The Road to BJJ Black Belt: A Beginner’s Guide

Two BJJ practitioners training at a gym with mats and bags

Earning a black belt in Brazilian Jiu-Jitsu is no easy feat. It takes years of consistent training, dedication to the craft, and an unrelenting drive to improve. While the belt itself holds reverence in the BJJ community, it’s the journey that truly matters.
If you’re just starting out on the long road to black belt, this guide will help you begin your BJJ journey right. Follow these tips from day one to build a solid foundation and stay motivated through the ups and downs of being a white belt. 

Find the Right Gym

Choosing the right gym is paramount to your growth and enjoyment as a BJJ practitioner. Look for the following:

  • Knowledgeable, patient instructors who focus on technique over intensity
  • A variety of belt levels to train with
  • Clean, spacious, well-equipped training area
  • Positive culture that is supportive of beginners

Attend Class Consistently

Unlike other sports or martial arts, jiu jitsu requires constant repetition and muscle memory development. Attend classes at least 3 times per week to ingrain proper technique. Missing extended periods will noticeably set you back.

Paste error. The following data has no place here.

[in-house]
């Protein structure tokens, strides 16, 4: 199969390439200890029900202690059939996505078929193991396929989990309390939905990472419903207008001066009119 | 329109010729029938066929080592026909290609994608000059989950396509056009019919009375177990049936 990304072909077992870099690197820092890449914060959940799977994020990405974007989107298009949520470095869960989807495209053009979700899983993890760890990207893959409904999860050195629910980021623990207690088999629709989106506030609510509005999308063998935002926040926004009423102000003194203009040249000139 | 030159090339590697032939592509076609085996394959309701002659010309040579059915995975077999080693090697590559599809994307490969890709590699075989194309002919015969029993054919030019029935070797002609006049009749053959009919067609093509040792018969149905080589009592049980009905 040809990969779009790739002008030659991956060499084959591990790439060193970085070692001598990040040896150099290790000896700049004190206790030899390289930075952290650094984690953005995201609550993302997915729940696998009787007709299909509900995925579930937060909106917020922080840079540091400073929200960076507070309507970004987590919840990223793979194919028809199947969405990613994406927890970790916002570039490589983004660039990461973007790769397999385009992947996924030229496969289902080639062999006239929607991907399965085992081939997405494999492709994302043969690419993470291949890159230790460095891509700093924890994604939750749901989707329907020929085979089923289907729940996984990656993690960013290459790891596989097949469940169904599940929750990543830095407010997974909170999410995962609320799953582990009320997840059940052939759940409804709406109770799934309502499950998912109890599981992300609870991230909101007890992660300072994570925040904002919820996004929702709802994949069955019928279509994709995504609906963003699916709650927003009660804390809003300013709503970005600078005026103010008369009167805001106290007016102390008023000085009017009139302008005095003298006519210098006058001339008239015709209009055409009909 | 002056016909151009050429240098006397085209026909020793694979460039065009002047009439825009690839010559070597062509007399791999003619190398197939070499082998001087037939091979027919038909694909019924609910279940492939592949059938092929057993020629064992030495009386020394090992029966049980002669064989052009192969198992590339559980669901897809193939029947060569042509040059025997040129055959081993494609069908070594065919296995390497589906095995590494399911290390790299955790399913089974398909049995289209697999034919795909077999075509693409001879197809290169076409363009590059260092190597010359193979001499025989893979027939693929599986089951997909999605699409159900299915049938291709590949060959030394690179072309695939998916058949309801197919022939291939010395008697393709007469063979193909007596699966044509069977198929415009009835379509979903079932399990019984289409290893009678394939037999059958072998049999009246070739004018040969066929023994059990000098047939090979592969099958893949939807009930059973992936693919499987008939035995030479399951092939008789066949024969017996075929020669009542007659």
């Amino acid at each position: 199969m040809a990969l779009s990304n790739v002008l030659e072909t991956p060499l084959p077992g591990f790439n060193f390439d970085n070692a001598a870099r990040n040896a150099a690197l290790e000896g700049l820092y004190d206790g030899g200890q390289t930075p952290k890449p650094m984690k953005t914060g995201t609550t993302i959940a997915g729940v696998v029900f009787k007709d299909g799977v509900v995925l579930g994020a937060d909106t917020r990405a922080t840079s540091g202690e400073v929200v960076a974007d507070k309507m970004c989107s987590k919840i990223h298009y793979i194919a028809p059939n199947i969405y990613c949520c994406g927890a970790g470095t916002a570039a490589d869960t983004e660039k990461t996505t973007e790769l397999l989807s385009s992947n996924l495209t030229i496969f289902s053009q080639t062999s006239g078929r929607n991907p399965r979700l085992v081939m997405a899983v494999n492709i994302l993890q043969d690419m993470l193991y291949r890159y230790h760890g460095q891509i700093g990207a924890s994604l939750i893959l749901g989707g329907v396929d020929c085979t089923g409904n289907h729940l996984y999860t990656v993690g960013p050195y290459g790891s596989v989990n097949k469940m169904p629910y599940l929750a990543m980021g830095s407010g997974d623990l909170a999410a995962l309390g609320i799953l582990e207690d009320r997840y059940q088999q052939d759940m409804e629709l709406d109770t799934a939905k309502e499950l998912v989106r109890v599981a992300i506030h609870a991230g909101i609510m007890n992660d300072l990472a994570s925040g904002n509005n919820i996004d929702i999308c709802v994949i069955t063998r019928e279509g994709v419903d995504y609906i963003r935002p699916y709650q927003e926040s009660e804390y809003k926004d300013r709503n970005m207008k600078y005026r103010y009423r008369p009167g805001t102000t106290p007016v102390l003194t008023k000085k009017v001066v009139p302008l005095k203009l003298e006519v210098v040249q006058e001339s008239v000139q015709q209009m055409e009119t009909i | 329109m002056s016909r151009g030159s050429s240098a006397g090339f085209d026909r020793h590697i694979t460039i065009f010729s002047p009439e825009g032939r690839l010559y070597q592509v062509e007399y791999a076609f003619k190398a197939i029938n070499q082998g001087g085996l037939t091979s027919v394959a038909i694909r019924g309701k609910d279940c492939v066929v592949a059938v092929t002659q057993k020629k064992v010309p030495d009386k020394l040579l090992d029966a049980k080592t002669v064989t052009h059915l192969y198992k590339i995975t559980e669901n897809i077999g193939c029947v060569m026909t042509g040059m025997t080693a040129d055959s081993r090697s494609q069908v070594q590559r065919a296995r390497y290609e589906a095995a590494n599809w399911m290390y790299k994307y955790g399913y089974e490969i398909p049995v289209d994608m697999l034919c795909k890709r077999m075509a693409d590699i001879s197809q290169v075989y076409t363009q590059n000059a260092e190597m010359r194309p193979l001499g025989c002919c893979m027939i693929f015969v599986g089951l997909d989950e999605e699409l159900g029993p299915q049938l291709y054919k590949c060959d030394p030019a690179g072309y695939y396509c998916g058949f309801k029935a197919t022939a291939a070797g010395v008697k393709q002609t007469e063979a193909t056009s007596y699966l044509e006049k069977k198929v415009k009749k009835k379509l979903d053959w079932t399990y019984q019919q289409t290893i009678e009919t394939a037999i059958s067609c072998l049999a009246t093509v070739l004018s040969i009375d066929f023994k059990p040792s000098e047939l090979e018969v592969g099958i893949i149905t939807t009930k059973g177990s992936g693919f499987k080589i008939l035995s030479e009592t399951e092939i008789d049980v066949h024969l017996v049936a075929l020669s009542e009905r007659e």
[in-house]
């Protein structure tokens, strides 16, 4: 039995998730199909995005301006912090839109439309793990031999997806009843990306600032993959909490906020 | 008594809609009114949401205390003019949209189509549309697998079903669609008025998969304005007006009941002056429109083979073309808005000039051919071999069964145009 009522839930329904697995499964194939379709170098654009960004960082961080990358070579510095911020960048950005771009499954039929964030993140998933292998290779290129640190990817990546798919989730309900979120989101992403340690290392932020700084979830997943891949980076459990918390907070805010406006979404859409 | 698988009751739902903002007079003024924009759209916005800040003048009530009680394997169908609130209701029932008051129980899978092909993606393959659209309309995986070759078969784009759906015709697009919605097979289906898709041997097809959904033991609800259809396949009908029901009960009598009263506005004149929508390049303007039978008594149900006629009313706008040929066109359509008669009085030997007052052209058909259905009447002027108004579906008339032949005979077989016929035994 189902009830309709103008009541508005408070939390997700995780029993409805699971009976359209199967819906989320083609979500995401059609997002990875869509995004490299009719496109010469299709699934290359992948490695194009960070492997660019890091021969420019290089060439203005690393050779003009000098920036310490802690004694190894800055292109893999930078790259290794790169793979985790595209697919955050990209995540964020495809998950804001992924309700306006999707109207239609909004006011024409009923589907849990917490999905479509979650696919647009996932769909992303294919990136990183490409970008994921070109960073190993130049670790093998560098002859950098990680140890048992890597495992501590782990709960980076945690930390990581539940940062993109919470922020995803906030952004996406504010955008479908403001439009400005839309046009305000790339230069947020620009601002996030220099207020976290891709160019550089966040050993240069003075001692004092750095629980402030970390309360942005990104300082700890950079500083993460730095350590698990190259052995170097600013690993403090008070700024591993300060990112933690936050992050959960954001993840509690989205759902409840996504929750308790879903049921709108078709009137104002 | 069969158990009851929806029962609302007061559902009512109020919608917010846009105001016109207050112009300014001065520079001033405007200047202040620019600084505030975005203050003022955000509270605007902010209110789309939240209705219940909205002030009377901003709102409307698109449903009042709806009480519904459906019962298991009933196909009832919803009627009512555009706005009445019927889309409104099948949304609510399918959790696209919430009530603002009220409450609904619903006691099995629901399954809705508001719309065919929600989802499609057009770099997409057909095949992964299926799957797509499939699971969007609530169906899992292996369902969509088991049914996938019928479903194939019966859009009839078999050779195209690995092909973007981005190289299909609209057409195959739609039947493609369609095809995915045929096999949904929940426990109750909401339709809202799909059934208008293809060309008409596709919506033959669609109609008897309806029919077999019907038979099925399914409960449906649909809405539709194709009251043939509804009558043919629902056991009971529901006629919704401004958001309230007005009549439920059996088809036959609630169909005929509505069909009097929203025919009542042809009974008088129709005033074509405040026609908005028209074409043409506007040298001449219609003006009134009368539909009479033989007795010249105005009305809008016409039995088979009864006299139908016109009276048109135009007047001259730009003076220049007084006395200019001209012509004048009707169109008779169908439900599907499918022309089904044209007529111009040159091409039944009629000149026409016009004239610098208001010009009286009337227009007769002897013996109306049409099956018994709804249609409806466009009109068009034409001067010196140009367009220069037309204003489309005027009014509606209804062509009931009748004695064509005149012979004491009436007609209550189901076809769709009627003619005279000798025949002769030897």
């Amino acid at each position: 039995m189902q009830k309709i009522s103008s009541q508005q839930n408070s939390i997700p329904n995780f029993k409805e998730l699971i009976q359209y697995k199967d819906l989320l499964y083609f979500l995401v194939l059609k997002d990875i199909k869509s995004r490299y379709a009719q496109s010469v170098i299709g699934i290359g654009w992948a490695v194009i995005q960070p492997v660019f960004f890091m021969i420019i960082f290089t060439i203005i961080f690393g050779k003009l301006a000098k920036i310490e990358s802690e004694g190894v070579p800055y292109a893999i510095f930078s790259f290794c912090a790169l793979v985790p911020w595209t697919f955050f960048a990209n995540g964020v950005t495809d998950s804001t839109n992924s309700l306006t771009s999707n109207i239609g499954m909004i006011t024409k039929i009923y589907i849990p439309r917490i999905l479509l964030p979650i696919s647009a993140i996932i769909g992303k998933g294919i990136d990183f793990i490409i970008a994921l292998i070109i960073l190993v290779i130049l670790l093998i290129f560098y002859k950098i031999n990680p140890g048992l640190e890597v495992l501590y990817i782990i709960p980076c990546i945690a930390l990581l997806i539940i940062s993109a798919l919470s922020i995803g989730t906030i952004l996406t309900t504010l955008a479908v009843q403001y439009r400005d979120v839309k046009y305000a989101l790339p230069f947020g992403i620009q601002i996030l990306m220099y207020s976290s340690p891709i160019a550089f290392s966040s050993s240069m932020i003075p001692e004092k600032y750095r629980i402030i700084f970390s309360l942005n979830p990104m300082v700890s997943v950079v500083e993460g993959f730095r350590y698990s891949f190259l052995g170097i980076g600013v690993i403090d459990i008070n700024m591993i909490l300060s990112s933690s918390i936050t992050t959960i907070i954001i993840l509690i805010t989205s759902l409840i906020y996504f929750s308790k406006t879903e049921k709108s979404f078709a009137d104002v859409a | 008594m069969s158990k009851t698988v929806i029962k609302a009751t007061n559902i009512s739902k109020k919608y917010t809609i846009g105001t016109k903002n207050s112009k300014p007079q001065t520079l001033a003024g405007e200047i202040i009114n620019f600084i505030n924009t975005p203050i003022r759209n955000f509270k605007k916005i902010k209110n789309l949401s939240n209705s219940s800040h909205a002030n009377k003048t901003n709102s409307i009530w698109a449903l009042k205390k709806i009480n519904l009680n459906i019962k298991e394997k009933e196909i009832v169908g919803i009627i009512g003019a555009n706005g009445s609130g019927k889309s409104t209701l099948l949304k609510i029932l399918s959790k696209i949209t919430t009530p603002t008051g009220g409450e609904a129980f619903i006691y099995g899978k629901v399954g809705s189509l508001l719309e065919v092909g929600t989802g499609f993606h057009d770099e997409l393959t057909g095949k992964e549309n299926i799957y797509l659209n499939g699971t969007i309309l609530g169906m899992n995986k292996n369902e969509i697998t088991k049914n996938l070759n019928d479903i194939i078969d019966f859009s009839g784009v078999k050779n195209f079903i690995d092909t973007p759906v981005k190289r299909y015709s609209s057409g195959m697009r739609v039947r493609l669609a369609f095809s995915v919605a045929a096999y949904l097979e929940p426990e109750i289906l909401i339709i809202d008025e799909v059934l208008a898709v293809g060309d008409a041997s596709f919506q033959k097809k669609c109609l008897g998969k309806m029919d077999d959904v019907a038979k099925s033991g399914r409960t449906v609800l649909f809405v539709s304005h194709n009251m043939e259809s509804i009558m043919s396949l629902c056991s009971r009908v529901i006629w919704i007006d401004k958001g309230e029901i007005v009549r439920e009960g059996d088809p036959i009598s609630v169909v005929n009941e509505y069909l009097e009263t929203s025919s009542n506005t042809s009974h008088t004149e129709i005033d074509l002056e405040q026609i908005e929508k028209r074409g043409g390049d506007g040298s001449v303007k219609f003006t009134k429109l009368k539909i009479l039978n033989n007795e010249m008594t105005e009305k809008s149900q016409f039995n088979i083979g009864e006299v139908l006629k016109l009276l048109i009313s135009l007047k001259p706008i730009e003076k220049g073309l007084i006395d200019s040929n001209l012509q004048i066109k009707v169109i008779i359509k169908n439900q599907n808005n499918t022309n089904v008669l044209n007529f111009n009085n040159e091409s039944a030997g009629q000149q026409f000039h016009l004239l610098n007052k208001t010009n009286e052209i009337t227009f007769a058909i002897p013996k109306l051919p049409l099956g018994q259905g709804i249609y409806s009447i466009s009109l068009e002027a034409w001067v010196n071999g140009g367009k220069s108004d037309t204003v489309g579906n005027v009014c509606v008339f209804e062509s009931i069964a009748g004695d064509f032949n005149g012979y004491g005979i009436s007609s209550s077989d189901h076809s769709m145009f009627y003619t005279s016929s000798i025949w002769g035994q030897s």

Learn the Basic Positions

As a beginner, focus on the core positions like closed guard, mount, side control, and back control. Master the posture, grips, and movements from each position through focused drilling.

Tap Often 

Your ego will take some hard blows as a white belt, but it’s critical to “tap early, tap often” to avoid injuries. Tapping in training allows you to live to fight another day.

Ask Questions

Don’t be afraid to ask your instructor questions frequently. It’s better to clarify details than to reinforce poor technique by guessing. Take notes after class to retain key concepts.

Focus on Surviving

Submissions and sweeps will come in time. For now, concentrate on surviving each roll without getting submitted or dominated. Defense wins matches.

Compete Early On

Sign up for a local tournament as a white belt to experience the intensity and pressure of competition BJJ. The experience will push your development exponentially.

Document Your Journey 

Track your progress through a BJJ journal. Note lessons learned, concepts that clicked, and areas needing work. Seeing your growth on paper will keep you motivated.

Earning a black belt in BJJ takes consistent hard work over many years. But the journey itself will shape you mentally and physically in profound, rewarding ways. Stick with it, focus on daily improvement, and enjoy every small victory along the way. Oss!